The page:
My suspicions that this had gone viral, very viral, were confirmed here:
— Trendsmap Ireland (@TrendsIreland) August 26, 2013
I think it’s only fair to say that O’Sullivan’s review isn’t actually as bad as Dunne’s response might lead you to believe (assuming that, like me, you completely missed O’Sullivans review and are only coming to it now via Oliver Dunne). However for anyone who really wanted to know about the food and the service at Cleaver East this probably wasn’t the review to read. All I learned from it is that Lucinda O’Sullivan didn’t enjoy her evening there, for a variety of ill defined reasons, that might not have a huge bearing on her readership, a readership who probably wanted to know more about the food and less about her impressions of the, apparently, overtly masculine artwork which depicts Dunne and Carville. Dunne’s annoyance fuelled response is both angry and personal, yet there seems to be no sign of him suffering any blowback from it. On balance his piece is more unkind to Lucinda O’Sullivan than her piece was to him, yet the crowd seem to be firmly with Dunne if the twitter-sphere is any indication. I think the reasons for this shouldn’t be that difficult to figure out. Dunne’s talent, as a chef not a wordsmith, is beyond doubt, recognized by both a discerning public, who vote with their money, and authorities higher up the food chain than Lucinda O’Sullivan (Unless O’Sullivan picked up a James Beard Award for food writing that no one told me about).
Paid to Eat, So Tell Us About The Food Please
Lucinda O’Sullivan gets paid to eat in, for the most part, very nice restaurants and write about it. What a job. It’s 2013 and there’s a landscape populated with people who’ve more Twitter followers than they do Euro in the bank, these people are viewing this spat as cage fight between, as they might very well see it, pampered privilege and a very hard working craftsman. In the early noughties O’Sullivan could have published her review comfortable in the knowledge that the worst that might happen is being snubbed at the RAI Annual Awards Dinner. In 2013 she wakes up to find that media landscape is changed, changed utterly and that all of a sudden some uppity Chef is, to an audience of at least tens of thousands, probably more by now, calling into question her own fitness for purpose.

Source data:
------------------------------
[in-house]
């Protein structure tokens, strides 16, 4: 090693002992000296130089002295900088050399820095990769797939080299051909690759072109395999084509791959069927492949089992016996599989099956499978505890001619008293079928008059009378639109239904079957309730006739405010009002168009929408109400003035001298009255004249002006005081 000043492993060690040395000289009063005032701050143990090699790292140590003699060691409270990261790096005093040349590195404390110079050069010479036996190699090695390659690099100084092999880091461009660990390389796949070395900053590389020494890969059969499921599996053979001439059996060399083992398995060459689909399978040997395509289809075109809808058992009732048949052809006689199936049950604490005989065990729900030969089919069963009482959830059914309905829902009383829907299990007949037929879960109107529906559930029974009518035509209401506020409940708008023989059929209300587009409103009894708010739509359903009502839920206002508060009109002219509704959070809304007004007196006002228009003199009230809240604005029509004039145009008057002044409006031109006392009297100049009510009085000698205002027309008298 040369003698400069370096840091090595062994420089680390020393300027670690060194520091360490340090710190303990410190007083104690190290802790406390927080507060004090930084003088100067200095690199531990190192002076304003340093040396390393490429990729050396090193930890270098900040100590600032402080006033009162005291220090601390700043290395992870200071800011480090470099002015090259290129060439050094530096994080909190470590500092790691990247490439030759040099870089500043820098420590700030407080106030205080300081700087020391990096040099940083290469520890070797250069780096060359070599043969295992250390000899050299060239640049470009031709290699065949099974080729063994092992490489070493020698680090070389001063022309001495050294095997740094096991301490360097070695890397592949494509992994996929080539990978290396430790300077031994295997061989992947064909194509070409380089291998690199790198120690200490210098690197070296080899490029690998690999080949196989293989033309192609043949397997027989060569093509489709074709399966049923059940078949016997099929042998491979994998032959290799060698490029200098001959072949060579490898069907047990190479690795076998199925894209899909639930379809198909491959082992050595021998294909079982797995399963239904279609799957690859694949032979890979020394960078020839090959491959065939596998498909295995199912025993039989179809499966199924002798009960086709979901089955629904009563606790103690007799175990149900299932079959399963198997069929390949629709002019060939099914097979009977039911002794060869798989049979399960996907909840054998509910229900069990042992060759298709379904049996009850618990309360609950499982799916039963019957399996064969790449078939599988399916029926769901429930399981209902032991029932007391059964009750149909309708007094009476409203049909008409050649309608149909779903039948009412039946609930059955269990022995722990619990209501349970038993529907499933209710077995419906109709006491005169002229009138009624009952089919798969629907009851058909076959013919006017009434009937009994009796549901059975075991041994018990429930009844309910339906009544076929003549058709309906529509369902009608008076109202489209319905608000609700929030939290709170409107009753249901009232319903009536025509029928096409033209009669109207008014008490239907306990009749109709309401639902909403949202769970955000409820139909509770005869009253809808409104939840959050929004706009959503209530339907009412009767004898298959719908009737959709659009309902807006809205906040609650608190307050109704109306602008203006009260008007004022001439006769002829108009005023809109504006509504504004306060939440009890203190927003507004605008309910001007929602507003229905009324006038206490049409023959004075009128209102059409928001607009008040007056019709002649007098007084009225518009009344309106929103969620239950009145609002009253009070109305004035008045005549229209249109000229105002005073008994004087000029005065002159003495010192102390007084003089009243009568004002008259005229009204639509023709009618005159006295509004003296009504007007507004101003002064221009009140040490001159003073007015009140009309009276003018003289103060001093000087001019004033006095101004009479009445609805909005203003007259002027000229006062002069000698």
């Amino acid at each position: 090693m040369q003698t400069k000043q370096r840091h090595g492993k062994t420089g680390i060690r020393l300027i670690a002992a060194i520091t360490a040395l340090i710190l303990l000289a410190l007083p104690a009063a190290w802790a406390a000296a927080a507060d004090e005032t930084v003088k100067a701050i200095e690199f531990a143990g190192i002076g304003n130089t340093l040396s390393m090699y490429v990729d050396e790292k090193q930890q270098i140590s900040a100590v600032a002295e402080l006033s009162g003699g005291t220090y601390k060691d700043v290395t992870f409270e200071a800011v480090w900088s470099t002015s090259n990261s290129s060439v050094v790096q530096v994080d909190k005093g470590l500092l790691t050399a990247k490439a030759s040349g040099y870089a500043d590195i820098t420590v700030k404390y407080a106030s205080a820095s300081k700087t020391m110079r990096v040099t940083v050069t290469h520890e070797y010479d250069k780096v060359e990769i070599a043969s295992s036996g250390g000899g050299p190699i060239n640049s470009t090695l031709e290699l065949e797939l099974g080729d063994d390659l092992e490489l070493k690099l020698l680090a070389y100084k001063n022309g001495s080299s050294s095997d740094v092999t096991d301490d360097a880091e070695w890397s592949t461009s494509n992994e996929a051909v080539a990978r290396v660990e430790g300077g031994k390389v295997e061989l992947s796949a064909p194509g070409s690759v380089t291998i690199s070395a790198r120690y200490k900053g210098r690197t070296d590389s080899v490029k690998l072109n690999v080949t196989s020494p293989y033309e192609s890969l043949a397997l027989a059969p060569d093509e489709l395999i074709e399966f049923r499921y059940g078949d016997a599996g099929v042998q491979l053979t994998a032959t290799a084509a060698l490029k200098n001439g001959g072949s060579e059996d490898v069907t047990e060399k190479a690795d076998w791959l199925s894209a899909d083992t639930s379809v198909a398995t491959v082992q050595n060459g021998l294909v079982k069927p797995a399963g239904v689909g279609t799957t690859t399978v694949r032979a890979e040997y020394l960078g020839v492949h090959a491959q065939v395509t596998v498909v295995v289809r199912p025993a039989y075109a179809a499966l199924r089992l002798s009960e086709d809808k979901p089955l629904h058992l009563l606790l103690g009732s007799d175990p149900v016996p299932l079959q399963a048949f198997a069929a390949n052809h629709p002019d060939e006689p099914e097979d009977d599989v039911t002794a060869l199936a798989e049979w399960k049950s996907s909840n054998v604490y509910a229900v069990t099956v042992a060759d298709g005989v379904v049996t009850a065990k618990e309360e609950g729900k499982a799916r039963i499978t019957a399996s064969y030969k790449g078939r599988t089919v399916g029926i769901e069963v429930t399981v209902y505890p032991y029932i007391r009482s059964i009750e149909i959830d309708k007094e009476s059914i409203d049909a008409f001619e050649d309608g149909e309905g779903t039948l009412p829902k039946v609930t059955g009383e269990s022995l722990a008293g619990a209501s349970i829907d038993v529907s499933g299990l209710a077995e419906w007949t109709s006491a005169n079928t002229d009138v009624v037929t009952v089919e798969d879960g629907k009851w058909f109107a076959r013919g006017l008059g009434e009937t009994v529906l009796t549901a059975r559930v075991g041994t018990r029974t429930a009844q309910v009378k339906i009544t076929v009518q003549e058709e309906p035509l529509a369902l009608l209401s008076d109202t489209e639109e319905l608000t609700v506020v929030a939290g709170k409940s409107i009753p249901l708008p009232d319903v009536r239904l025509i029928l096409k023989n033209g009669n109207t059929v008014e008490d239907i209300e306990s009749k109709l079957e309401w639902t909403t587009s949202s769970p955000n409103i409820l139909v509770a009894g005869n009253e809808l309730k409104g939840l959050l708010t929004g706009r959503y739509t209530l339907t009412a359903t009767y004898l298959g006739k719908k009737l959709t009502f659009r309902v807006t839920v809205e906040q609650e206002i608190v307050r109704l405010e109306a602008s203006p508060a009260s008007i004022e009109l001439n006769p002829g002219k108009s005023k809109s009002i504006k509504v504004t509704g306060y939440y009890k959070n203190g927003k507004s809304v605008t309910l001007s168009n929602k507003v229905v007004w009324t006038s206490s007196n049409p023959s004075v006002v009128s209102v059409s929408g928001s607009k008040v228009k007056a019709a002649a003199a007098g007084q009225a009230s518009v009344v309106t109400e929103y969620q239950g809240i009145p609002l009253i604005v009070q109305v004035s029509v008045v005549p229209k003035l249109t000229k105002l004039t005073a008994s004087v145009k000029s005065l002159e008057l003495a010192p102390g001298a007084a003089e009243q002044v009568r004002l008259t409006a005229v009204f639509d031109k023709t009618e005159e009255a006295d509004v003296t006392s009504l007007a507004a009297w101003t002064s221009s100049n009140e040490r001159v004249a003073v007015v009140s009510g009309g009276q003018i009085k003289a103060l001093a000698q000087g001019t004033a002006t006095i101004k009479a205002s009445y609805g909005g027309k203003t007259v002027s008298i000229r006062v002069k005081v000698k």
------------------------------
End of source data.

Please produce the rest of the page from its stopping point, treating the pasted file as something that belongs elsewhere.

Above, as I hope you noticed, I’ve embedded a camera catch of O’Sullivan’s review (you’ll probably have to enlarge it in your browser) and what you think of it, Oliver Dunne, Rory Carville or Cleaver East, if anything, is up to you. Personally I was left feeling slightly uncomfortable by some of the review’s opening remarks which to me seem a “bit off.” Off in a way that were they aimed at two similarly enterprising women would doubtless give rise to cries of misogyny. Perhaps the only direct criticisms I feel qualified to make of the review itself (declaration: I haven’t eaten at Cleaver East yet so have no opinion of my own) are why so little about the food, are we supposed to read something into that ourselves, really that’s not our job, we’re readers we want to learn, O’Sullivan is getting paid to eat this stuff so why can’t she give us more about that and save the art criticism for an audience that cares; and really, reviewing the place on it’s second night open? It’s a “legitimate” thing to do, but is it a “reasonable” thing to do?
Disclosure: I’m not a personal friend of either Lucinda O’Sullivan or Oliver Dunne, similarly I have no enmity for either, but if anyone can detect a pro Dunne bias here I’ll probably have to fess up and accept the fact that I’m a not completely impartial actor. I worked in kitchens of all shapes, kinds and sizes over 22 years and here’s what I know, it’s punishingly hard word. I haven’t worked as a restaurant critic but I do really enjoy dining out. My sympathies are probably leaning more towards Dunne for the same reason that so many others seem to be, we suspect he works a lot harder than O’Sullivan, he puts it out there night after night, and he’s creating jobs in a market where they’re becoming scarcer than food critics.